In social studies, one of the major themes we have been thinking about is VALUE. This refers to the beliefs that a culture holds about the things that are important to them, and the things they strive for. The concept of value is one that carries into Language Arts as well, as we examine the values of a character (what they believe in and what might motivate that character to act the way they do) and the values of the author (what is the message that the story aims to teach us, and how do they teach that message using targeted techniques).
Looking for VALUE in Language Arts and Social Studies can be a challenge - it requires seeing beyond the facts of a story or historical event, and examining the reasons WHY. Just this week we looked at two key structures surrounding VALUE: What values must a culture have to motivate them to travel across the world? and What values does an author have to use specific techniques in their writing?
Over this weekend, and going into the short week next week, I wanted to share with you the idea of VALUE. Take some time to talk to your child about this idea. It is relevant in Language Arts, Social Studies, and in our lives every day. Try asking questions to start a question about VALUES:
These are big questions. As we say in Social Studies, we may not be able to answer these questions today, tomorrow, or in a year. What matters is the process of thinking and discussion, which leads to deeper learning. Continue talking with your children about these big ideas.
Though I do not get the chance to meet with you often, I look forward to talking with you soon. Conferences always bring a sense of gratitude to me, as I have the chance to meet with you and show you the wonderful things your students are doing. I hope that today and everyday you know how much you are valued: as parents, as teachers, and as thinkers.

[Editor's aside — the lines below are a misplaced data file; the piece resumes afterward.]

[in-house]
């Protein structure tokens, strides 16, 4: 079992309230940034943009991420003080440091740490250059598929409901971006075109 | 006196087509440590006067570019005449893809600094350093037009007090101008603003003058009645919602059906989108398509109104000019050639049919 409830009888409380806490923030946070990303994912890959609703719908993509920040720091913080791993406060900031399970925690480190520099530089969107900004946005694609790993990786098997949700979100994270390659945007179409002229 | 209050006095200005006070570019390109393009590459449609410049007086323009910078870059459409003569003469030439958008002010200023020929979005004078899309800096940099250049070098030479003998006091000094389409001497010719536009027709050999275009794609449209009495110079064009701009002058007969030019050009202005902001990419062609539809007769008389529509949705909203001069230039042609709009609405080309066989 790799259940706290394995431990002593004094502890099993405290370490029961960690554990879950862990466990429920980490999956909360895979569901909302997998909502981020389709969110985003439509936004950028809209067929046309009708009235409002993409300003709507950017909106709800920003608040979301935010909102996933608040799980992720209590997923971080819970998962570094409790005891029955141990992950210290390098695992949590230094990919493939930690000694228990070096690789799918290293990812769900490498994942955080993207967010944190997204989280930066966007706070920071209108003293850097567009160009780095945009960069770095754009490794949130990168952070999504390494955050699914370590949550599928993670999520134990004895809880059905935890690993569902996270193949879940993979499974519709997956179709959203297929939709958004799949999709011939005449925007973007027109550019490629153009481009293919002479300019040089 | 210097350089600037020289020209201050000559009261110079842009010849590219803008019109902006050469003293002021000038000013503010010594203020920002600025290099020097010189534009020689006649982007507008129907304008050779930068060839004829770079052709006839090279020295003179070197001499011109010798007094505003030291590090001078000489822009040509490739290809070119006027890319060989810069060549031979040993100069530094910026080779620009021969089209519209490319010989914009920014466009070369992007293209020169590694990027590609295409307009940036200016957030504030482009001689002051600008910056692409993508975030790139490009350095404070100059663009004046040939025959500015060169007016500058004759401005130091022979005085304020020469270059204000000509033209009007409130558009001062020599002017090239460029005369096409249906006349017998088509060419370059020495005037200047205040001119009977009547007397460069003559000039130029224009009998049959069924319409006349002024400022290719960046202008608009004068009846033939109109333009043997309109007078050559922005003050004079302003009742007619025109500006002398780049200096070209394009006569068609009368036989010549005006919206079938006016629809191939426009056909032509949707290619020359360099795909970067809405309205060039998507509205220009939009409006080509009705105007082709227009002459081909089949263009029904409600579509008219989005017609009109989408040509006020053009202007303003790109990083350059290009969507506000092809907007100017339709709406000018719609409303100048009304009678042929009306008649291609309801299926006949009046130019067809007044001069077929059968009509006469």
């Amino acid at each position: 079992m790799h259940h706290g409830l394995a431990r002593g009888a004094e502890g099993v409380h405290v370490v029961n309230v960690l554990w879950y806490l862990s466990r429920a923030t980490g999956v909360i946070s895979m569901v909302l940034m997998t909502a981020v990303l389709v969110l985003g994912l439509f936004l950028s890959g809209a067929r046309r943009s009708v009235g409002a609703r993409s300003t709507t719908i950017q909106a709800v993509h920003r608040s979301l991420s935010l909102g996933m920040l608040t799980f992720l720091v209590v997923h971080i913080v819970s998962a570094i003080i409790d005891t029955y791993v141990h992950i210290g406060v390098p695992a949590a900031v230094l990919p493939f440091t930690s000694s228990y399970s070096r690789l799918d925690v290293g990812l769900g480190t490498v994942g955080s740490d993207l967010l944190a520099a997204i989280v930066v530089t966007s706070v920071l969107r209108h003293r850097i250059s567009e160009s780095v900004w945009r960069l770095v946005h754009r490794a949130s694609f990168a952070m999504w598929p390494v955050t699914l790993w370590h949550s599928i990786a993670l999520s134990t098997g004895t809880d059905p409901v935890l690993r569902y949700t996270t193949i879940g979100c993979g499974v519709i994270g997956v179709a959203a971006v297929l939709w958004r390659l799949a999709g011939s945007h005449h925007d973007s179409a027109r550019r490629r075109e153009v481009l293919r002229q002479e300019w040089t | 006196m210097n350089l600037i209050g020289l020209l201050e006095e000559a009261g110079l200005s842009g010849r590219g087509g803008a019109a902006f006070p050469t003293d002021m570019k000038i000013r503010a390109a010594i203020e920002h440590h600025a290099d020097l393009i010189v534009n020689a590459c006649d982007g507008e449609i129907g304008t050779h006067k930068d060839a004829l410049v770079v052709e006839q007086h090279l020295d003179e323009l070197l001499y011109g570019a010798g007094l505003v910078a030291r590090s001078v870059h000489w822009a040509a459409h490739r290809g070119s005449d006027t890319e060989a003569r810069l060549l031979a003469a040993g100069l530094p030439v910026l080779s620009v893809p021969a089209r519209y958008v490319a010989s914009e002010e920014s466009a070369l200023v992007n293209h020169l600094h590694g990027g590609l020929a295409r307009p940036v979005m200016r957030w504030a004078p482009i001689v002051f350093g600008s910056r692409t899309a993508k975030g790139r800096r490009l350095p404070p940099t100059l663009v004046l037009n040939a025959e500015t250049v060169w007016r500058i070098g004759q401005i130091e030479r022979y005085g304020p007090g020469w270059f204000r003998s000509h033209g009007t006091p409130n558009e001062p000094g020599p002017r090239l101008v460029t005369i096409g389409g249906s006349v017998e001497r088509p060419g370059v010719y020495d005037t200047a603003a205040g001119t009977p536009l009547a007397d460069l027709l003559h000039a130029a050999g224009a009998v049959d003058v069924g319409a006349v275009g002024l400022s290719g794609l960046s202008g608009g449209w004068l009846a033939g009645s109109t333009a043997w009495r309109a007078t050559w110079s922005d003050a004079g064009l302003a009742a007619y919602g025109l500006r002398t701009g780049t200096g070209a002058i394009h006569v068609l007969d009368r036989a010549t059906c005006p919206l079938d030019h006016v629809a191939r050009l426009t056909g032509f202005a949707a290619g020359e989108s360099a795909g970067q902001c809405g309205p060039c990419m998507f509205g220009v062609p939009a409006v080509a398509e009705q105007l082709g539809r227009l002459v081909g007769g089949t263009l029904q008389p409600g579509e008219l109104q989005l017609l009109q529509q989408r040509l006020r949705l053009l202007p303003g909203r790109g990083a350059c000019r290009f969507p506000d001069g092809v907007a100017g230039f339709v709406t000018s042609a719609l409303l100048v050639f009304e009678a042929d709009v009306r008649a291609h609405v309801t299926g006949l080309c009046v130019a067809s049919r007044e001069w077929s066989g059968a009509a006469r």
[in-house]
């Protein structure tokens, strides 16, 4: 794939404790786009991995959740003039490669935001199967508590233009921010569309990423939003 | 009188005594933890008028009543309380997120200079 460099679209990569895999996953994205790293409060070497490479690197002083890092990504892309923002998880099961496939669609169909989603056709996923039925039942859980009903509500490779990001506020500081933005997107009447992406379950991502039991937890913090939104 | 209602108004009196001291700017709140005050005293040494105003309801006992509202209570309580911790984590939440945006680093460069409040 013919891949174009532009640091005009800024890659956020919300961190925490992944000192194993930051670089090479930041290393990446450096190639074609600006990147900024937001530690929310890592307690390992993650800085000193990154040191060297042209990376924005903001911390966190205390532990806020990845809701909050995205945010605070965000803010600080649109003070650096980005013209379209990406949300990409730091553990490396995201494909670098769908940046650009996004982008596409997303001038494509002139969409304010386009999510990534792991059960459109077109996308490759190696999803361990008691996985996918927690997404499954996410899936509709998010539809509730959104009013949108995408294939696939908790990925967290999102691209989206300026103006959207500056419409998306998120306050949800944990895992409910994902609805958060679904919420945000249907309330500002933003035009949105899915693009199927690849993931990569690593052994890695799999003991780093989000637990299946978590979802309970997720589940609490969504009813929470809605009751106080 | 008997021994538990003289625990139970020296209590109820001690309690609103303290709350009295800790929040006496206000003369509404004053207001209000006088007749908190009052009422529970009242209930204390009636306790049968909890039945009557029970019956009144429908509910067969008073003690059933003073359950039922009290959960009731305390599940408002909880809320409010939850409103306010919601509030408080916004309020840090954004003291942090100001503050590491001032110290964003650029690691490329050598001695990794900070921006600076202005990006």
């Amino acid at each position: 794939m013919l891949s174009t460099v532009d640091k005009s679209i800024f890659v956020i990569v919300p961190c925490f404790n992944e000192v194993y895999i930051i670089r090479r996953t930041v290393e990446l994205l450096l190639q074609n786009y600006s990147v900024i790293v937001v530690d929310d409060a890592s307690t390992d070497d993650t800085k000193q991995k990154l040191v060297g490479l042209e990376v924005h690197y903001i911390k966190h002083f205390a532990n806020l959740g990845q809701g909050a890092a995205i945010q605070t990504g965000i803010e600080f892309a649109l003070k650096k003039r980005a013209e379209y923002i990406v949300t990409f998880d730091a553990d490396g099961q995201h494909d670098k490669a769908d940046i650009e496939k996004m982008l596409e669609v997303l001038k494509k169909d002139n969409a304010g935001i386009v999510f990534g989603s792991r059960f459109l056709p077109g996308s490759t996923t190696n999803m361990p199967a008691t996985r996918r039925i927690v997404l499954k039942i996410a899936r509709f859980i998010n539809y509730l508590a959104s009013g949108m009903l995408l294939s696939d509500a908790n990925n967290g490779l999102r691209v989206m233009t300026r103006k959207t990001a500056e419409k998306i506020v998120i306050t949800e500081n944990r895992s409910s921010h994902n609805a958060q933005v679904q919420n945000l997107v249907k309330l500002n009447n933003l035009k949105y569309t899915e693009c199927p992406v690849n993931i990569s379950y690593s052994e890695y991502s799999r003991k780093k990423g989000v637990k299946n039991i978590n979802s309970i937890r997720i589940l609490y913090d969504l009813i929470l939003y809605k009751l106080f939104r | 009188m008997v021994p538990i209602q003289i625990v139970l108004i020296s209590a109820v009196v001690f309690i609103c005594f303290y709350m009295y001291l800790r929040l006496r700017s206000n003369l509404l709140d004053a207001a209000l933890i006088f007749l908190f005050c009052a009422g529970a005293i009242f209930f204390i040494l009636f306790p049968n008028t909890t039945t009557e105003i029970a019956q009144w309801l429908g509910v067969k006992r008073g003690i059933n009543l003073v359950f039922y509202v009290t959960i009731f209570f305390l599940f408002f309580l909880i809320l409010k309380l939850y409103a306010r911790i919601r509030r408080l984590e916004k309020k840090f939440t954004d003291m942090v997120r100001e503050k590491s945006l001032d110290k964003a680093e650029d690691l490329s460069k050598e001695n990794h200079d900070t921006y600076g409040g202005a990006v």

Have a wonderful weekend,
Good afternoon! As we move into November, the days are getting colder and shorter. The end of the marking period approaches as well, and units come to a close and assessments approach. Today I want to share with you some information to guide you in supporting your child in their learning, studying, and managing their workload.
There are several different kinds of learners. Every one of us is unique and we all learn in different ways. Some of us learn best by reading, and others by listening. Some of us love to be up and doing, and some of us would like nothing more than a quiet evening spent in a good book. Depending on the type of learner you are, you may do your best work studying and learning in a specific type of way. The main types of learners are Visual, Auditory, and Tactile. When you know your particular style of learning, you know what you need to do to help yourself stay focused and do your best job as a learner.
If you are a visual learner, you learn best by reading or seeing pictures. You understand and remember things by sight. You can picture what you are learning in your head, and you learn best by using methods that are primarily visual. You like to see what you are learning.
Here are some things that visual learners can do to learn better:
If you are an auditory learner, you learn by hearing and listening. You understand and remember things you have heard. You store information by the way it sounds, and you have an easier time understanding spoken instructions than written ones. You often learn by reading out loud because you have to hear it or speak it in order to know it.
Here are some things that auditory learners can do to learn better: